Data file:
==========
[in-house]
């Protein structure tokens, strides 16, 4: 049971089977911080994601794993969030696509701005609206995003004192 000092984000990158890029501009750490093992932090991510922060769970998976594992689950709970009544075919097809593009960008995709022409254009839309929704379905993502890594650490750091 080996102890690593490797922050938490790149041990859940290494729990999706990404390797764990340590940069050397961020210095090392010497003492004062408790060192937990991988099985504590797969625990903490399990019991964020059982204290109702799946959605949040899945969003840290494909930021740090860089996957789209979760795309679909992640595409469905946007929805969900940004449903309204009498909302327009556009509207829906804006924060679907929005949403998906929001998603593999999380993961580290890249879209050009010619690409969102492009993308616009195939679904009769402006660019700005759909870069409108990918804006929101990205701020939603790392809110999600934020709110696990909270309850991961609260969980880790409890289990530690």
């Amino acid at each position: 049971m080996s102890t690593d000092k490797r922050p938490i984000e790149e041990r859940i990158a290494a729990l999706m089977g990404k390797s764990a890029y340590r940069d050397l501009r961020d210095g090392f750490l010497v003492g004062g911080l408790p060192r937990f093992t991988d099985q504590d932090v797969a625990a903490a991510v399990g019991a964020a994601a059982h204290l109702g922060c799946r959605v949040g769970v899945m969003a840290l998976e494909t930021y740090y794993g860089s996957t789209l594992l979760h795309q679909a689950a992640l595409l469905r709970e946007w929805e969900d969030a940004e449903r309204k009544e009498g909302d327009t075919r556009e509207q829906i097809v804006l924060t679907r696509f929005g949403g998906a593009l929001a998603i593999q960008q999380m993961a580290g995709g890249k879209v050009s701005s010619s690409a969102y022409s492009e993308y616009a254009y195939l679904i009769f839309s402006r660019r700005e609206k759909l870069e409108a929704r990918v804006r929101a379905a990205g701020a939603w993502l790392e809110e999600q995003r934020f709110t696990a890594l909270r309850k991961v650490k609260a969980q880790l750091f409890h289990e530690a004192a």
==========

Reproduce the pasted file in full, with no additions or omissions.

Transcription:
[in-house]
């Protein structure tokens, strides 16, 4: 049971089977911080994601794993969030696509701005609206995003004192 000092984000990158890029501009750490093992932090991510922060769970998976594992689950709970009544075919097809593009960008995709022409254009839309929704379905993502890594650490750091 080996102890690593490797922050938490790149041990859940290494729990999706990404390797764990340590940069050397961020210095090392010497003492004062408790060192937990991988099985504590797969625990903490399990019991964020059982204290109702799946959605949040899945969003840290494909930021740090860089996957789209979760795309679909992640595409469905946007929805969900940004449903309204009498909302327009556009509207829906804006924060679907929005949403998906929001998603593999999380993961580290890249879209050009010619690409969102492009993308616009195939679904009769402006660019700005759909870069409108990918804006929101990205701020939603790392809110999600934020709110696990909270309850991961609260969980880790409890289990530690």
């Amino acid at each position: 049971m080996s102890t690593d000092k490797r922050p938490i984000e790149e041990r859940i990158a290494a729990l999706m089977g990404k390797s764990a890029y340590r940069d050397l501009r961020d210095g090392f750490l010497v003492g004062g911080l408790p060192r937990f093992t991988d099985q504590d932090v797969a625990a903490a991510v399990g019991a964020a994601a059982h204290l109702g922060c799946r959605v949040g769970v899945m969003a840290l998976e494909t930021y740090y794993g860089s996957t789209l594992l979760h795309q679909a689950a992640l595409l469905r709970e946007w929805e969900d969030a940004e449903r309204k009544e009498g909302d327009t075919r556009e509207q829906i097809v804006l924060t679907r696509f929005g949403g998906a593009l929001a998603i593999q960008q999380m993961a580290g995709g890249k879209v050009s701005s010619s690409a969102y022409s492009e993308y616009a254009y195939l679904i009769f839309s402006r660019r700005e609206k759909l870069e409108a929704r990918v804006r929101a379905a990205g701020a939603w993502l790392e809110e999600q995003r934020f709110t696990a890594l909270r309850k991961v650490k609260a969980q880790l750091f409890h289990e530690a004192a």